A Less Odious Atonement Requires a More Classical God: Engaging Farris and Hamilton on Christus Odium
Campus minister with Reformed University Fellowship at University of California Irvine and Ph.D. Candidate at Trinity Evangelical Divinity School
Abstract: Joshua Farris and Mark Hamilton have leveled a serious critique of the so-called Christus Odium variant of Penal Substitution in their article “This is My Beloved Son Whom I Hate?” JBTS (2018), wherein the Son is said to satisfy not only the justice, but specifically the hate of the Father. Farris and Hamilton raise a series of exegetical, dogmatic, and pastoral problems with it—and by extension raise issues with more modest forms of PSA. In this paper, I examine what form the doctrine might take in the context of a classical doctrine of God. First, I attempt to render an orthodox version by retrieving impassibility and analogy to reframe divine hate. I then deploy the doctrines of simplicity, inseparable operations, appropriations, and a Chalcedonian Christology to coordinate the relationship of Father and Son in the activity of satisfying that hate. If my proposal works—renders the Odium less odious—then it will show the same doctrine of God will preserve more modest versions of penal substitution from Farris and Hamilton’s critiques as well.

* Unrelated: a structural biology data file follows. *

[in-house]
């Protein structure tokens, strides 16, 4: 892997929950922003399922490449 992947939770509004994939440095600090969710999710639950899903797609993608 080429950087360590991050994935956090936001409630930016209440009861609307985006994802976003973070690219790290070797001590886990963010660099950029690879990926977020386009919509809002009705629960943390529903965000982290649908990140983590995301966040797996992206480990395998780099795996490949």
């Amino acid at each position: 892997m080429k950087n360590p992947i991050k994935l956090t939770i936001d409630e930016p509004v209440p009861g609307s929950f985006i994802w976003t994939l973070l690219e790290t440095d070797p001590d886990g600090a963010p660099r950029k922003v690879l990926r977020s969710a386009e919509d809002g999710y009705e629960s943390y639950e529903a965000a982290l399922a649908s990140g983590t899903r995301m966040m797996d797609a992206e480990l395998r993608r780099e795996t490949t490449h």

Key Words: atonement, analogy, impassibility, penal substitution, divine hate, inseparable operations.